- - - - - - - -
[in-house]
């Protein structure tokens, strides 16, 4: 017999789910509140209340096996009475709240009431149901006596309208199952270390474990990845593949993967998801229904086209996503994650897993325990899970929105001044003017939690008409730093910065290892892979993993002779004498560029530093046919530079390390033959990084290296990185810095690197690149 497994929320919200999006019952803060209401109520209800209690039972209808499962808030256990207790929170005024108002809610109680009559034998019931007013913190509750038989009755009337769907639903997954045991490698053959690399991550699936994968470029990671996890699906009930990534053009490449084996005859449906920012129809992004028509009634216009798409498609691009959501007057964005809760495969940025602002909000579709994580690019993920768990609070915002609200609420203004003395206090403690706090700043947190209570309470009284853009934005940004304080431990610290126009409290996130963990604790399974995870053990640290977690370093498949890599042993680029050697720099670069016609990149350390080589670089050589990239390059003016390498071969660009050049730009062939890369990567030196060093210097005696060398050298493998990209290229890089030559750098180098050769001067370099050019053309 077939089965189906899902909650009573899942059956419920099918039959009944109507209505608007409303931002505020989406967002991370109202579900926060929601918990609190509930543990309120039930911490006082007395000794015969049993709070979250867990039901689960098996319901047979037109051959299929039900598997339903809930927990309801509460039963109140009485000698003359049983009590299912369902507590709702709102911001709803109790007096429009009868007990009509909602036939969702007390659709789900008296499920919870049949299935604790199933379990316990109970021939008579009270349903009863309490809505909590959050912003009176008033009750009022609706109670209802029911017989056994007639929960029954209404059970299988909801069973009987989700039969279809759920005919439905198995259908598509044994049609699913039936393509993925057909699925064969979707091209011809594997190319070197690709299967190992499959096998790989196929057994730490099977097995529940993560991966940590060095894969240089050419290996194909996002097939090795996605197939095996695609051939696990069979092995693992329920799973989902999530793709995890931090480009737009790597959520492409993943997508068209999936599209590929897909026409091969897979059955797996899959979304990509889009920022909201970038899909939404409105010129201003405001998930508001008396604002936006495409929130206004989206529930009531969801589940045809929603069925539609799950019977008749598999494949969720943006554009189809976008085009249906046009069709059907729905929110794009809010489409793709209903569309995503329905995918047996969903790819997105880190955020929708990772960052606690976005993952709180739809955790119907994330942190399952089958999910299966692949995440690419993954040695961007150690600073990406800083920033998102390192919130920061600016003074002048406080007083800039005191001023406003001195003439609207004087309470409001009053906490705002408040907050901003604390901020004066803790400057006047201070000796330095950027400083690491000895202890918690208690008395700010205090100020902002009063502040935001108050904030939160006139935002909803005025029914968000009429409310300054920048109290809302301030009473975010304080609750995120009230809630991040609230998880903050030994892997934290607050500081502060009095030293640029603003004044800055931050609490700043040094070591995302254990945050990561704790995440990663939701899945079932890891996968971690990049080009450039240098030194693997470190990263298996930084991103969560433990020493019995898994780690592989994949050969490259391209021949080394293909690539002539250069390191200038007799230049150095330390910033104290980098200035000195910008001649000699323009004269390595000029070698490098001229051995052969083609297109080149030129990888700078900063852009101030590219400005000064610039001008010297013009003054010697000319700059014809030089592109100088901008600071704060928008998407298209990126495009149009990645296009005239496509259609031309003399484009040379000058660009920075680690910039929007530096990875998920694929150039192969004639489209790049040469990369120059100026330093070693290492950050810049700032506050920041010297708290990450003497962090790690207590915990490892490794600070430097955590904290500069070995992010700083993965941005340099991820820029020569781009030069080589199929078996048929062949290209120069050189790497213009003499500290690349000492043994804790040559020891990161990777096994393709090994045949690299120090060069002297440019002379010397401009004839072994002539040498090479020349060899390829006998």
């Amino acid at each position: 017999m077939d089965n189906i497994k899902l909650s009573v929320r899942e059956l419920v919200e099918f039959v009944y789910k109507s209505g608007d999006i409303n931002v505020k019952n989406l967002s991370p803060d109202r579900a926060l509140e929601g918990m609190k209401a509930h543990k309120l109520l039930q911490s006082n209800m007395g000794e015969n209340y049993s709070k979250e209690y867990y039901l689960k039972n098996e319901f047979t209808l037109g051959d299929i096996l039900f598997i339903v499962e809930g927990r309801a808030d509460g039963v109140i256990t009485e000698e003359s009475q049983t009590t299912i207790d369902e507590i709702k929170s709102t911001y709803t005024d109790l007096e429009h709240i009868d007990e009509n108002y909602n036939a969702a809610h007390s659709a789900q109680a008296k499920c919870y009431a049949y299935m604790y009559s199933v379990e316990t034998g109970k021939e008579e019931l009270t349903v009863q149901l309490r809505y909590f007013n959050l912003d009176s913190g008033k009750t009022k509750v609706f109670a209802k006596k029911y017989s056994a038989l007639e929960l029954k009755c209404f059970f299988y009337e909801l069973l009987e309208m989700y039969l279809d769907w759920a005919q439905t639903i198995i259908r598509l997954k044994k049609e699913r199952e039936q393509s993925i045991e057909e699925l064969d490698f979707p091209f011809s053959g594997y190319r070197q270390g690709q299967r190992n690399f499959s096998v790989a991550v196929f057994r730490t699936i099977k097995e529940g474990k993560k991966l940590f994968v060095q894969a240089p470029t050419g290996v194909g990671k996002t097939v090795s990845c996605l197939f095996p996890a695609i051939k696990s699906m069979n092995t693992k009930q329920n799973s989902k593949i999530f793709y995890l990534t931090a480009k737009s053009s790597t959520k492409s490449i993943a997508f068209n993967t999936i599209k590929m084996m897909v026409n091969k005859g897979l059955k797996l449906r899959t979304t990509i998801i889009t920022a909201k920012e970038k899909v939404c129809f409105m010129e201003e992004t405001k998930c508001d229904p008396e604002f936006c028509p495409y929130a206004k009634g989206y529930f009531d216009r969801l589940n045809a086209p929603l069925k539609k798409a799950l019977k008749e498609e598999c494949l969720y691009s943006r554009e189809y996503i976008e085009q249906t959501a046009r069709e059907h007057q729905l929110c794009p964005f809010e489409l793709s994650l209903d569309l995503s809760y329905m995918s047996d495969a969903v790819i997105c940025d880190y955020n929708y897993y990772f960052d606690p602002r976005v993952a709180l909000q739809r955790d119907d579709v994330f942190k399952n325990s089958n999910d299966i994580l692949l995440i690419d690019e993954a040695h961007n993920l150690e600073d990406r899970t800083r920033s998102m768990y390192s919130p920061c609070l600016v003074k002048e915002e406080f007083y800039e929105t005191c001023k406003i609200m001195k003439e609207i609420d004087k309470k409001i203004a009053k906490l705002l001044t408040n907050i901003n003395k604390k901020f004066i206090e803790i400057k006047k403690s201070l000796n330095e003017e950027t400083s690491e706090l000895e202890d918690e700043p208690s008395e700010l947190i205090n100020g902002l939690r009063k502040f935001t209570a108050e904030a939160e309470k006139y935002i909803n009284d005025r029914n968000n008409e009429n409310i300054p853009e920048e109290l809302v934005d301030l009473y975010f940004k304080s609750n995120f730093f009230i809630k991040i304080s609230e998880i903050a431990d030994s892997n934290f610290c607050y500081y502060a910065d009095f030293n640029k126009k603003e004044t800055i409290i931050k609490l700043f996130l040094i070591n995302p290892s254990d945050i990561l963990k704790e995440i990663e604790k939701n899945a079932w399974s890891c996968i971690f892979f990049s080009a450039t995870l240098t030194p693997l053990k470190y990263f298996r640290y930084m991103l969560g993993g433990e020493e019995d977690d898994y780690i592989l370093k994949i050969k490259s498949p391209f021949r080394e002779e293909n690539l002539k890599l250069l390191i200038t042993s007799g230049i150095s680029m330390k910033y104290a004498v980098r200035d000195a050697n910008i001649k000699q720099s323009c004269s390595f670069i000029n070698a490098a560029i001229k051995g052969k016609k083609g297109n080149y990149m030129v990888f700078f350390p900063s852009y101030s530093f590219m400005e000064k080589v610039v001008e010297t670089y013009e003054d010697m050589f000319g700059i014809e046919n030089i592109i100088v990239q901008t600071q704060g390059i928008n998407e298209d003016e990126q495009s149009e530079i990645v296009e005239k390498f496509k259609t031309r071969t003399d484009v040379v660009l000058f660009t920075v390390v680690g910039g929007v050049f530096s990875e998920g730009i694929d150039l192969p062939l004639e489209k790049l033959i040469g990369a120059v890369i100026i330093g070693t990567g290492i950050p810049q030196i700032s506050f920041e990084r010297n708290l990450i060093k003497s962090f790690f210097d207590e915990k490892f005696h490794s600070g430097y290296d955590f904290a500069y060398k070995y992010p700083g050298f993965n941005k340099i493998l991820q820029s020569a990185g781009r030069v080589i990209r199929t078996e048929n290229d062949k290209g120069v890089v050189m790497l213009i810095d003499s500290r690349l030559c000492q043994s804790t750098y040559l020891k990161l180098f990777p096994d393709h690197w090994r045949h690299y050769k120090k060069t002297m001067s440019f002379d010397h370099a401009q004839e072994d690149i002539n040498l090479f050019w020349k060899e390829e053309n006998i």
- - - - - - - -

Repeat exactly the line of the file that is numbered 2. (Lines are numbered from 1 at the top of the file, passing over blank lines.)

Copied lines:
């Protein structure tokens, strides 16, 4: 017999789910509140209340096996009475709240009431149901006596309208199952270390474990990845593949993967998801229904086209996503994650897993325990899970929105001044003017939690008409730093910065290892892979993993002779004498560029530093046919530079390390033959990084290296990185810095690197690149 497994929320919200999006019952803060209401109520209800209690039972209808499962808030256990207790929170005024108002809610109680009559034998019931007013913190509750038989009755009337769907639903997954045991490698053959690399991550699936994968470029990671996890699906009930990534053009490449084996005859449906920012129809992004028509009634216009798409498609691009959501007057964005809760495969940025602002909000579709994580690019993920768990609070915002609200609420203004003395206090403690706090700043947190209570309470009284853009934005940004304080431990610290126009409290996130963990604790399974995870053990640290977690370093498949890599042993680029050697720099670069016609990149350390080589670089050589990239390059003016390498071969660009050049730009062939890369990567030196060093210097005696060398050298493998990209290229890089030559750098180098050769001067370099050019053309 077939089965189906899902909650009573899942059956419920099918039959009944109507209505608007409303931002505020989406967002991370109202579900926060929601918990609190509930543990309120039930911490006082007395000794015969049993709070979250867990039901689960098996319901047979037109051959299929039900598997339903809930927990309801509460039963109140009485000698003359049983009590299912369902507590709702709102911001709803109790007096429009009868007990009509909602036939969702007390659709789900008296499920919870049949299935604790199933379990316990109970021939008579009270349903009863309490809505909590959050912003009176008033009750009022609706109670209802029911017989056994007639929960029954209404059970299988909801069973009987989700039969279809759920005919439905198995259908598509044994049609699913039936393509993925057909699925064969979707091209011809594997190319070197690709299967190992499959096998790989196929057994730490099977097995529940993560991966940590060095894969240089050419290996194909996002097939090795996605197939095996695609051939696990069979092995693992329920799973989902999530793709995890931090480009737009790597959520492409993943997508068209999936599209590929897909026409091969897979059955797996899959979304990509889009920022909201970038899909939404409105010129201003405001998930508001008396604002936006495409929130206004989206529930009531969801589940045809929603069925539609799950019977008749598999494949969720943006554009189809976008085009249906046009069709059907729905929110794009809010489409793709209903569309995503329905995918047996969903790819997105880190955020929708990772960052606690976005993952709180739809955790119907994330942190399952089958999910299966692949995440690419993954040695961007150690600073990406800083920033998102390192919130920061600016003074002048406080007083800039005191001023406003001195003439609207004087309470409001009053906490705002408040907050901003604390901020004066803790400057006047201070000796330095950027400083690491000895202890918690208690008395700010205090100020902002009063502040935001108050904030939160006139935002909803005025029914968000009429409310300054920048109290809302301030009473975010304080609750995120009230809630991040609230998880903050030994892997934290607050500081502060009095030293640029603003004044800055931050609490700043040094070591995302254990945050990561704790995440990663939701899945079932890891996968971690990049080009450039240098030194693997470190990263298996930084991103969560433990020493019995898994780690592989994949050969490259391209021949080394293909690539002539250069390191200038007799230049150095330390910033104290980098200035000195910008001649000699323009004269390595000029070698490098001229051995052969083609297109080149030129990888700078900063852009101030590219400005000064610039001008010297013009003054010697000319700059014809030089592109100088901008600071704060928008998407298209990126495009149009990645296009005239496509259609031309003399484009040379000058660009920075680690910039929007530096990875998920694929150039192969004639489209790049040469990369120059100026330093070693290492950050810049700032506050920041010297708290990450003497962090790690207590915990490892490794600070430097955590904290500069070995992010700083993965941005340099991820820029020569781009030069080589199929078996048929062949290209120069050189790497213009003499500290690349000492043994804790040559020891990161990777096994393709090994045949690299120090060069002297440019002379010397401009004839072994002539040498090479020349060899390829006998």